To every brother out there who is lucky to have a sister but refuses to accept, acknowledge or believe it – science has proved that having a sister makes you become a better person.
According to a report in Huffington Post, sisters help you become a better person by teaching you compassion, empathy, honing your interpersonal skills and communication skills – all at the same time.
The study, which was published in the Journal of Family Psychology shows that sisters can help boost your mental health and self-esteem.
Jensen said, “What we know suggests that sisters play a role in promoting positive mental health and later in life they often do more to keep families in contact with one another after the parents pass.”
This helps the sibling to not feel unloved, lonely, fearful or insecure.
A study from the Brigham Young University suggests that sisters help make you more compassionate, kind and giving.
Laura Padilla-Walker, a professor in BYU’s School of Family Life, said, “IF SIBLINGS GET IN A FIGHT, THEY HAVE TO REGULATE EMOTIONS. THAT’S AN IMPORTANT SKILL TO LEARN FOR LATER IN LIFE.”
Coming to the best part, sisters also help you develop your interpersonal skills and communication skills.
“Research has found that brothers who grew up with sisters are better at communicating with women than those who were only children or only have brothers.”
So that girl you’ve been trying to talk to and you finally did, turns out, you learn that from your sister too.
Lastly, sisters also teach you to be independent, ambitious and achieve a balance in life.
If you’re going to be asking me WHY or HOW sisters are capable of teaching all these things and not brothers, then here’s the answer.
It has everything to do with ’emotional expression’.
“WOMEN OPEN UP CHANNELS OF COMMUNICATION AND IT BECOMES A MUCH MORE EXPRESSIVE SITUATION AND THAT’S POSITIVE. EMOTIONAL EXPRESSION IS FUNDAMENTAL TO GOOD PSYCHOLOGICAL HEALTH AND HAVING SISTERS PROMOTES THIS IN FAMILIES.”
Here are all the reasons why it’s awesome to have a sister, according to science:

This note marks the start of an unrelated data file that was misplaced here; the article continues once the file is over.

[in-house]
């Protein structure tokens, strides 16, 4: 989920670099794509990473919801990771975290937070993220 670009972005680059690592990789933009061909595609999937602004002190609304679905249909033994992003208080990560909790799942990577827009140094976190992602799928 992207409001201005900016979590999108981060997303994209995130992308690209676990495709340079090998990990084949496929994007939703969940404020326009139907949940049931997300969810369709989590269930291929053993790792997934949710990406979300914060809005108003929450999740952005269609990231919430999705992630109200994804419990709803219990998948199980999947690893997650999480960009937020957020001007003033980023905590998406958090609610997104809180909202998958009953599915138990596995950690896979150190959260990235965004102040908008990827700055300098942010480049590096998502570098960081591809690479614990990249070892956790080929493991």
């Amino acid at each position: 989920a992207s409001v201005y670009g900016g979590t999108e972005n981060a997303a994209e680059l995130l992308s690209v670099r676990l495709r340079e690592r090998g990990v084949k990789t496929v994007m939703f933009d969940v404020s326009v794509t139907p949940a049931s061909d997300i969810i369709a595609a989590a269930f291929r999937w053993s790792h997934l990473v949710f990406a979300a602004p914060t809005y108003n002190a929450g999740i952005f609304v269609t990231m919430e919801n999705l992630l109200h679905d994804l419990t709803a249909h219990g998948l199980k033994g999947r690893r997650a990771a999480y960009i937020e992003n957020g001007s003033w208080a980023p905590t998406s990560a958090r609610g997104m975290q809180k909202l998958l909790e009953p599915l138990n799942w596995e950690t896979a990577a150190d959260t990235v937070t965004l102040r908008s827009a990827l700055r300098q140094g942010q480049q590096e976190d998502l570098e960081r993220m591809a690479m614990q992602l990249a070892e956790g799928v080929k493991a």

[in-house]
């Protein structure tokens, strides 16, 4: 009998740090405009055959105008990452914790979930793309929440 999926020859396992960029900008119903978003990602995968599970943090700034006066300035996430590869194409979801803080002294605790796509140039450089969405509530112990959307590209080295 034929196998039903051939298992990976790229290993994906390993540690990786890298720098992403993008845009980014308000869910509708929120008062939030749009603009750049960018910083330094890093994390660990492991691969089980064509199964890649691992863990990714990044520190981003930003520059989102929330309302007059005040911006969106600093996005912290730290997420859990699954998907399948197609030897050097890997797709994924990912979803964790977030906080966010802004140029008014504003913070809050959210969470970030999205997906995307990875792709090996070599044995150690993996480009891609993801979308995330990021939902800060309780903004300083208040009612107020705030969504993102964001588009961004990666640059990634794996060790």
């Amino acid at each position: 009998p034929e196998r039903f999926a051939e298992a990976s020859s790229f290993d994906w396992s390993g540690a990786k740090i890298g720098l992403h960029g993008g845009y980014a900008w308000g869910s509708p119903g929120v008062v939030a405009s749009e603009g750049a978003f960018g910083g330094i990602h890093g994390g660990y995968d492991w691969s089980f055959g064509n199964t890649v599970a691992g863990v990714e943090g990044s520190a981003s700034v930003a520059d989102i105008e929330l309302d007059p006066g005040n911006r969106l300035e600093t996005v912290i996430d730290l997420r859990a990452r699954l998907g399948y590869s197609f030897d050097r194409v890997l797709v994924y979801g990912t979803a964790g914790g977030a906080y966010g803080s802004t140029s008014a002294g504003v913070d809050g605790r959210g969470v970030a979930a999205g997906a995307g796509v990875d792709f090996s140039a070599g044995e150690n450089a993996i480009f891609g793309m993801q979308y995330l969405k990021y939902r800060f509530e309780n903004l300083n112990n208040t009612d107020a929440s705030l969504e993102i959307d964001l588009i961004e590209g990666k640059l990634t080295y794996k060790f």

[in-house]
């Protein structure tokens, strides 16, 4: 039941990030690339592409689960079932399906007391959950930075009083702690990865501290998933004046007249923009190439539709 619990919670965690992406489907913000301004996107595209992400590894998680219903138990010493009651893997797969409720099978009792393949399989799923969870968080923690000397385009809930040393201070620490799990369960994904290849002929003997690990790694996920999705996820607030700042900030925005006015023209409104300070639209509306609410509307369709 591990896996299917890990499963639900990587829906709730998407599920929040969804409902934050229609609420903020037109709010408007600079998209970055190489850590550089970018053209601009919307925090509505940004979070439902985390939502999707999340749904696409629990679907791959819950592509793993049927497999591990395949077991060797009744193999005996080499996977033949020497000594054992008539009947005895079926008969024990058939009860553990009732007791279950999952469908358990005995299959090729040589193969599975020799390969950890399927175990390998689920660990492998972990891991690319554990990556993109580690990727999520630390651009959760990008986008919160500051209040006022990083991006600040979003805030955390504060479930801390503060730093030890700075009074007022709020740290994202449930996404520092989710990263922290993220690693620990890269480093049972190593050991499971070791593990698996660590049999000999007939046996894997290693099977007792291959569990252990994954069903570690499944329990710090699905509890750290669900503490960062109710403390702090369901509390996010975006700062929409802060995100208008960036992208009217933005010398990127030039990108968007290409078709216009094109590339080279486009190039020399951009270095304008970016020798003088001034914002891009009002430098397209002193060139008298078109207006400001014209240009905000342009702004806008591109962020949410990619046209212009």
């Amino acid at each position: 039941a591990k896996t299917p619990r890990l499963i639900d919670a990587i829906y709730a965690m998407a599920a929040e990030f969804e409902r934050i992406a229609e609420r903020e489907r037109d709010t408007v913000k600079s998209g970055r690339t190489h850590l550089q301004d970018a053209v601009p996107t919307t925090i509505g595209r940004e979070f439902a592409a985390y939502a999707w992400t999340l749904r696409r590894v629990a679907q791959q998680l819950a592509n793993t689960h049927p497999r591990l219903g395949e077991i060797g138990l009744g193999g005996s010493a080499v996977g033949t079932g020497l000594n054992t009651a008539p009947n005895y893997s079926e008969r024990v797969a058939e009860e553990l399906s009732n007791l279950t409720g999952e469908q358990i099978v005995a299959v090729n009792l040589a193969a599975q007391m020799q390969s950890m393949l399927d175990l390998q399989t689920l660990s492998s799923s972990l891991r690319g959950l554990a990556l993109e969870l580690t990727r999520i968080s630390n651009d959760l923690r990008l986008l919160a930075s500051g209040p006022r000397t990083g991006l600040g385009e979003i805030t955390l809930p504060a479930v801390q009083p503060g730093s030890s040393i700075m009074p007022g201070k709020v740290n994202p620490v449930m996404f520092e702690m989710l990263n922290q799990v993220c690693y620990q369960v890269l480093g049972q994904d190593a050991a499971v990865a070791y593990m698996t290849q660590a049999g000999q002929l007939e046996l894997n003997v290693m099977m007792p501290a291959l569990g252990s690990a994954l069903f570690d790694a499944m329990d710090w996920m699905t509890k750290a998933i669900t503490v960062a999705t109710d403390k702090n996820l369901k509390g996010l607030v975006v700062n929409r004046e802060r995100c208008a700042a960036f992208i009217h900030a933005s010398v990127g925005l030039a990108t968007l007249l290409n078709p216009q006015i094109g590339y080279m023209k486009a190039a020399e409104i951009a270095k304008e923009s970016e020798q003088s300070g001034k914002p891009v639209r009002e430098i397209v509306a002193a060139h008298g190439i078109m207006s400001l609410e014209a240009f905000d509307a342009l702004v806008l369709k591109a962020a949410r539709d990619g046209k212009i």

Emotional Support And Less Stress
One benefit of growing up with a sister is that it can lead to less stress.
Since girls are more in touch with their emotions and are usually comfortable with sharing emotions, this means that you will have someone to go to when you are stressed and need an understanding person.
Having a sister in the family can help keep the balance of expressing emotions and not expressing them.
According to research done by the University of Ulster, sisters view life and circumstances in a more positive manner than other family members, so having this great outlook on situations can help to deter your stress also.
Since stress has such a negative impact on brain functioning, having less stress while growing up can make you better in a multitude of ways.
Another benefit of growing up with a sister is improved self-esteem. Having a sister around can help to prevent or quell negative feelings and emotions that lead to low self-esteem.
Studies have shown that people with a sister suffer less from anxiety, depression, loneliness, fear, and more. Children with a sister also feel more loved. Every child will experience negative emotions at some point–that’s life.
But it is important for their mental, physical, and emotional development that they aren’t plagued by these emotions.
Growing up with a sister can help them cope with these emotions in healthy ways so that they can have a happier childhood which will lead to a better adulthood.
Anger Management And Compassion
Improved conflict resolution skills is another benefit of growing up with a sister. Remember that sibling rivalry we mentioned?
All that fighting and arguing is actually beneficial to a child’s development. It teaches them skills such as anger management, compassion, reasoning, self-control, fairness, and more.
All of these skills lead to a child becoming a more well-rounded adult who is in tune with their internal feelings.
So every time you called your sister ‘rotlu’ or the next time you get annoyed with a girl being expressive of her emotions, remember, they’re teaching you important life skills.
Source: storypick.com, apost.com